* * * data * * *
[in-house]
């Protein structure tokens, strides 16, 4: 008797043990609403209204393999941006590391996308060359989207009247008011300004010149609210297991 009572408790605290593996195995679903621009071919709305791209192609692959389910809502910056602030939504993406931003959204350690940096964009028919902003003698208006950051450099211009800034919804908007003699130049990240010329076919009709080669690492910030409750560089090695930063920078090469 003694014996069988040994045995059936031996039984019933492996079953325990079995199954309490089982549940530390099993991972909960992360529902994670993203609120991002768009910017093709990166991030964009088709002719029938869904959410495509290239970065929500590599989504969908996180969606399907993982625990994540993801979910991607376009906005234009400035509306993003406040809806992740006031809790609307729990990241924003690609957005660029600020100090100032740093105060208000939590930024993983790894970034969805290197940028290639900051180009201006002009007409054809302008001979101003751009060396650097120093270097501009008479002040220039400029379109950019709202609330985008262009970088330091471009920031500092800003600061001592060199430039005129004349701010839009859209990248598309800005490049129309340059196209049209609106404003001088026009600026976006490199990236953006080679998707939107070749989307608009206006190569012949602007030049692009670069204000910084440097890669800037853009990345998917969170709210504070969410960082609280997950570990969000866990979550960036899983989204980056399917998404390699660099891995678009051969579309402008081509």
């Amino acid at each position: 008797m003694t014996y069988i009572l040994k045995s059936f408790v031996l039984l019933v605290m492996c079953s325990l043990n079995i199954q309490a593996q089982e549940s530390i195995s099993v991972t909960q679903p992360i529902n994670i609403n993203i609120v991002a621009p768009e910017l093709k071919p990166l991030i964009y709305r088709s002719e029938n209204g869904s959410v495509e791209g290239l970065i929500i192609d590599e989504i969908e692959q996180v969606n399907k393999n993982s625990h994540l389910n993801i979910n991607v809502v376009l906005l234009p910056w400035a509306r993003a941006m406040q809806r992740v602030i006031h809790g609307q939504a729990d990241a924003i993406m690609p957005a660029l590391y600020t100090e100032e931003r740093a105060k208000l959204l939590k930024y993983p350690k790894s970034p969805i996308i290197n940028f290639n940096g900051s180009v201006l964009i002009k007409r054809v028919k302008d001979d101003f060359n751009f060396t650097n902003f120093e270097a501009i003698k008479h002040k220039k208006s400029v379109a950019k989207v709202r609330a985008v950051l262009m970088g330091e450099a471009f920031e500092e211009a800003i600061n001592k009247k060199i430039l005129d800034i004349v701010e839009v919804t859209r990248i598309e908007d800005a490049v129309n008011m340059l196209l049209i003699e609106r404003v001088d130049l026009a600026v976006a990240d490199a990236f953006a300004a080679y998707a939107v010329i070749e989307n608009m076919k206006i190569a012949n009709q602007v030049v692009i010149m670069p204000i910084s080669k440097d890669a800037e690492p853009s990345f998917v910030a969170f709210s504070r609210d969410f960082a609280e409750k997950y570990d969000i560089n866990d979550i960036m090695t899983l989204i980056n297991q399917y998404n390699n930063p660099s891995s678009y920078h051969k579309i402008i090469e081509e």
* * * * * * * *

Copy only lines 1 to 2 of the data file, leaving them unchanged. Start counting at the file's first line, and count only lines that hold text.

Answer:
[in-house]
């Protein structure tokens, strides 16, 4: 008797043990609403209204393999941006590391996308060359989207009247008011300004010149609210297991 009572408790605290593996195995679903621009071919709305791209192609692959389910809502910056602030939504993406931003959204350690940096964009028919902003003698208006950051450099211009800034919804908007003699130049990240010329076919009709080669690492910030409750560089090695930063920078090469 003694014996069988040994045995059936031996039984019933492996079953325990079995199954309490089982549940530390099993991972909960992360529902994670993203609120991002768009910017093709990166991030964009088709002719029938869904959410495509290239970065929500590599989504969908996180969606399907993982625990994540993801979910991607376009906005234009400035509306993003406040809806992740006031809790609307729990990241924003690609957005660029600020100090100032740093105060208000939590930024993983790894970034969805290197940028290639900051180009201006002009007409054809302008001979101003751009060396650097120093270097501009008479002040220039400029379109950019709202609330985008262009970088330091471009920031500092800003600061001592060199430039005129004349701010839009859209990248598309800005490049129309340059196209049209609106404003001088026009600026976006490199990236953006080679998707939107070749989307608009206006190569012949602007030049692009670069204000910084440097890669800037853009990345998917969170709210504070969410960082609280997950570990969000866990979550960036899983989204980056399917998404390699660099891995678009051969579309402008081509």